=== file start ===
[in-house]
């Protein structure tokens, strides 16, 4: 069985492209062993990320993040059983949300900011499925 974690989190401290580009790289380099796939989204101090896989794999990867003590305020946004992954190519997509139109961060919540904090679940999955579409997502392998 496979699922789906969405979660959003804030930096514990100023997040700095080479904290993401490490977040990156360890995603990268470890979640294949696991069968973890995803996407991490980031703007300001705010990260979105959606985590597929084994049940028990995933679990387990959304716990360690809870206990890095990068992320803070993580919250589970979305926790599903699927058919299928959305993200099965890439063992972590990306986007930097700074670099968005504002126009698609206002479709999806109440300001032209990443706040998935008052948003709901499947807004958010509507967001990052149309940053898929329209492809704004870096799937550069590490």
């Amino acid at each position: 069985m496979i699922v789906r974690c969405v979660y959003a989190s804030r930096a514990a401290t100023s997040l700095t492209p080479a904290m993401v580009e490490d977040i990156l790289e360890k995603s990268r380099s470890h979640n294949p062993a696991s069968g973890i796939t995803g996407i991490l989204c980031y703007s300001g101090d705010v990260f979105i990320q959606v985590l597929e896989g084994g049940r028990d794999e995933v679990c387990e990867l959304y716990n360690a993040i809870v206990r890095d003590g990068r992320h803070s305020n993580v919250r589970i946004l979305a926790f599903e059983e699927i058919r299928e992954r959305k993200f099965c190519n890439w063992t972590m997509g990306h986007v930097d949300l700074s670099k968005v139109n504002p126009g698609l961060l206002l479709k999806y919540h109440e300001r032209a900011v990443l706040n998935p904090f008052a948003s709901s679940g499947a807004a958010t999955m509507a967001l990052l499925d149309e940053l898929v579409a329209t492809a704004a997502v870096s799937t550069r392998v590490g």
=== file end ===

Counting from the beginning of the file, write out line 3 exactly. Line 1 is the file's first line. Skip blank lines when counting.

């Amino acid at each position: 069985m496979i699922v789906r974690c969405v979660y959003a989190s804030r930096a514990a401290t100023s997040l700095t492209p080479a904290m993401v580009e490490d977040i990156l790289e360890k995603s990268r380099s470890h979640n294949p062993a696991s069968g973890i796939t995803g996407i991490l989204c980031y703007s300001g101090d705010v990260f979105i990320q959606v985590l597929e896989g084994g049940r028990d794999e995933v679990c387990e990867l959304y716990n360690a993040i809870v206990r890095d003590g990068r992320h803070s305020n993580v919250r589970i946004l979305a926790f599903e059983e699927i058919r299928e992954r959305k993200f099965c190519n890439w063992t972590m997509g990306h986007v930097d949300l700074s670099k968005v139109n504002p126009g698609l961060l206002l479709k999806y919540h109440e300001r032209a900011v990443l706040n998935p904090f008052a948003s709901s679940g499947a807004a958010t999955m509507a967001l990052l499925d149309e940053l898929v579409a329209t492809a704004a997502v870096s799937t550069r392998v590490g």